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Thursday, September 27, 2012

Carving Dugouts as Cultural Education

We're written before about Voyages of Rediscovery, an educational organization that builds and uses canoes "as a medium for education and exploration," initially confined to the Columbia River, but more recently in other areas of North America. The organization's primary focus has been birchbark canoes and fiberglass replicas thereof, but they've lately gotten into dugouts as well.

Tyee, above, is a 33-foot western red cedar canoe completed early this month at Kettle Falls on the Columbia. VOR's Adam Wicks-Arshak reports that 11 main participants and hundreds of community members carved it over 11 days with guidance from John Ruskey of the Quapaw Canoe Company.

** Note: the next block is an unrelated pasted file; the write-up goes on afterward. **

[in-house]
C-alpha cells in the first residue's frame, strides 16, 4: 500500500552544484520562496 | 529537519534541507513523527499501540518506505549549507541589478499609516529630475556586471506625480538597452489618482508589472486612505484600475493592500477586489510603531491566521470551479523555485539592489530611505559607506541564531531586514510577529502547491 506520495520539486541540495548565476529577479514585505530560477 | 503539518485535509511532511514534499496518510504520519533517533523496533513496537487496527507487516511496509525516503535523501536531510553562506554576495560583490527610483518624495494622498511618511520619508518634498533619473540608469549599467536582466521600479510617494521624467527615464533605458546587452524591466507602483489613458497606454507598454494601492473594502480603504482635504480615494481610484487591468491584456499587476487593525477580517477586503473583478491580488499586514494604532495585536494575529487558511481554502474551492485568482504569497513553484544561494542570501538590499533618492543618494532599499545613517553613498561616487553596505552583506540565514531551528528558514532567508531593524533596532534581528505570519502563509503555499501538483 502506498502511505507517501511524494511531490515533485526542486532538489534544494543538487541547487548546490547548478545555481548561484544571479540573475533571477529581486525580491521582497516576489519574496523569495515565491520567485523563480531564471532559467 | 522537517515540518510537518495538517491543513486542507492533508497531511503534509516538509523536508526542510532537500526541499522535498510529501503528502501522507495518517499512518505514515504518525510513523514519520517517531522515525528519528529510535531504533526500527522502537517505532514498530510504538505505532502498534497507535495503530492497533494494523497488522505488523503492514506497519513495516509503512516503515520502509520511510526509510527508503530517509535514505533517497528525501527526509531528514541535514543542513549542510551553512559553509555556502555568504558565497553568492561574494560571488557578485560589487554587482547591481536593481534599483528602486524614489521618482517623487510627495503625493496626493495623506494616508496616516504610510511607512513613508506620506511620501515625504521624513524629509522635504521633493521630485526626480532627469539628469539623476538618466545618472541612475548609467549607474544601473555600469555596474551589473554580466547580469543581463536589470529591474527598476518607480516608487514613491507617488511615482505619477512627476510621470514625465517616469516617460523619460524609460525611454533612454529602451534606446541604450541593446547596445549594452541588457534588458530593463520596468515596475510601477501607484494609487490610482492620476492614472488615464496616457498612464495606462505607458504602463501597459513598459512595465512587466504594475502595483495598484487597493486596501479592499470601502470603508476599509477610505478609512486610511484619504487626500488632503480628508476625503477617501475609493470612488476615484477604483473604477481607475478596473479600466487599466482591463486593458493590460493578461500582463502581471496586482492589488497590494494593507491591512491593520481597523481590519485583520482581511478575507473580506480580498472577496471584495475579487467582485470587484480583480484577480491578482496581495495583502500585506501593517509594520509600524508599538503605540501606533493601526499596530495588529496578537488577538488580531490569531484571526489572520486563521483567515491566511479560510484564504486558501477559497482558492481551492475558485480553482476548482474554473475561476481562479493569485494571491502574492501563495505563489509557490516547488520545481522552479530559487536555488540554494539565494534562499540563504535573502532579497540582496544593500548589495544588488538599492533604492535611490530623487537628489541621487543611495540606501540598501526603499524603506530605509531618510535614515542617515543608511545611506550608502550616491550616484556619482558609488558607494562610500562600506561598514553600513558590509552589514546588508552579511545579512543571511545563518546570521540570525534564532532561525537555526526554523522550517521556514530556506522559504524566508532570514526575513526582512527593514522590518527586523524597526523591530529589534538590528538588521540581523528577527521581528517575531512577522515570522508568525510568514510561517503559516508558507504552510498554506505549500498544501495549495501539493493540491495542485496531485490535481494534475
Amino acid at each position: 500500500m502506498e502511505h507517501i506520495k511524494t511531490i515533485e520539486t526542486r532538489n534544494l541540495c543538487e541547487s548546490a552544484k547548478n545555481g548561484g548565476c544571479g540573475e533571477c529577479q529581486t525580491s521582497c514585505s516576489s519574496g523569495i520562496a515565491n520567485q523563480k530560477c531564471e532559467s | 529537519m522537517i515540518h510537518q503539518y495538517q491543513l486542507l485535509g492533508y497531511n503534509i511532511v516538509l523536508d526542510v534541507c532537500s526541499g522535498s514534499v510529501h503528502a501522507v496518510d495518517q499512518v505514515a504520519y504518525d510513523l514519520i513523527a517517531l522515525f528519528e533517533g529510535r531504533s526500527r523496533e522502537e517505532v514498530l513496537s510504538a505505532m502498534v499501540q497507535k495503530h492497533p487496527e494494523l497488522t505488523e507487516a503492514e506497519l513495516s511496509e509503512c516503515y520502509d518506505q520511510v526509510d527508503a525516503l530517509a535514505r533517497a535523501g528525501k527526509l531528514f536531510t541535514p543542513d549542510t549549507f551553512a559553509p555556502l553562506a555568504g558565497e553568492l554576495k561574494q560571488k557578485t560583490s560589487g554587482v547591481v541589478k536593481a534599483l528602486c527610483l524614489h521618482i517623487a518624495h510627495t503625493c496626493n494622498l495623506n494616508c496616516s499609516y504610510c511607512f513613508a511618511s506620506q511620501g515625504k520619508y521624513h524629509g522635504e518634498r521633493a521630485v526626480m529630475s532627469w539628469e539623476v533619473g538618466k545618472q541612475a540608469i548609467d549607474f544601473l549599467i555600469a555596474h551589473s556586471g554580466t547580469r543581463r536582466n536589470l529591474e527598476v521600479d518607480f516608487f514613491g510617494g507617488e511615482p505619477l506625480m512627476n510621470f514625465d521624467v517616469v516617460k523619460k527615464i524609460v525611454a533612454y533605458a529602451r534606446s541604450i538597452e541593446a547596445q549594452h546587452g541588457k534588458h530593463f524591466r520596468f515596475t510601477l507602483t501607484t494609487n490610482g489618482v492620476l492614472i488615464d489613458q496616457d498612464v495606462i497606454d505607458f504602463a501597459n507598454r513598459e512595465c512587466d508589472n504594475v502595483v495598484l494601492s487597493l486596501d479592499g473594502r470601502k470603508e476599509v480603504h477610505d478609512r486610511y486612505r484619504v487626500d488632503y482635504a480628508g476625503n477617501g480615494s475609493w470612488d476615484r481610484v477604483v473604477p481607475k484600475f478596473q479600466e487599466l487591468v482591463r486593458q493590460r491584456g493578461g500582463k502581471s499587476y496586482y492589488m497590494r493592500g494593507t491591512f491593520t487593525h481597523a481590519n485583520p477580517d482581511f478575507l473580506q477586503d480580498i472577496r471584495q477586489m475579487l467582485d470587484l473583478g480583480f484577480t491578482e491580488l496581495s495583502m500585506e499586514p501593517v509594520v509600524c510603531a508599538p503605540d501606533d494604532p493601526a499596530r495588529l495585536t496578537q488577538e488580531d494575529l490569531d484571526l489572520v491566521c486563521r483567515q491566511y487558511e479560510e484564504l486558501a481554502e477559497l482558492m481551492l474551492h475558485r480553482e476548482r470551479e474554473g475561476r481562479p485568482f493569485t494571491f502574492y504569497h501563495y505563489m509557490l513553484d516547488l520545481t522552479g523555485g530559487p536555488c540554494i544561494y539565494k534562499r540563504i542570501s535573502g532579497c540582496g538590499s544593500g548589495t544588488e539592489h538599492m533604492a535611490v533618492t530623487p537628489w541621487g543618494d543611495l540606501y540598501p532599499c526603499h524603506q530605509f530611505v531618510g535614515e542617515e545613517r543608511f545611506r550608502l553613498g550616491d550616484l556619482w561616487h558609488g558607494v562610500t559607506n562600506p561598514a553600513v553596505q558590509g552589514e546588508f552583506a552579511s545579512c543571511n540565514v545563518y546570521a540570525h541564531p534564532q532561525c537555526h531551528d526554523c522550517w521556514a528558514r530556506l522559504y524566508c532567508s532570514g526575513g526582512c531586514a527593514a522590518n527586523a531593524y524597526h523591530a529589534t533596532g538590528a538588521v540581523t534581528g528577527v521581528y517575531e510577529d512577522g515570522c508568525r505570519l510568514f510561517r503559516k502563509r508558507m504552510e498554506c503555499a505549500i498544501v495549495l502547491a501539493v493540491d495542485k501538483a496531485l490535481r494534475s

There are plenty of photos of the building process on Flickr in these three sets:
http://www.flickr.com/photos/79648967@N08/sets/72157631165653752/
http://www.flickr.com/photos/79648967@N08/sets/72157631455709838/
http://www.flickr.com/photos/79648967@N08/sets/72157631468488298/

Facebook members can view more photos of the finished boat here: 
https://www.facebook.com/media/set/?set=a.3771677772549.2135995.1294900839&type=3

And here's one of Quapaw's other projects, recently completed at the KIPP Delta Collegiate Middle School in Helena, Arkansas, and being paddled on the lower Mississippi River:

For Facebook users, more photos of the same boat:
https://www.facebook.com/media/set/?set=a.3855893517890.2137966.1294900839&type=3

I love the carvings on both canoes, which look like mythic aquatic beasts swimming on their respective rivers. I don't think these carvings have solid cultural background, but it's hard to argue with the boats' appearance or the overall value of the projects.

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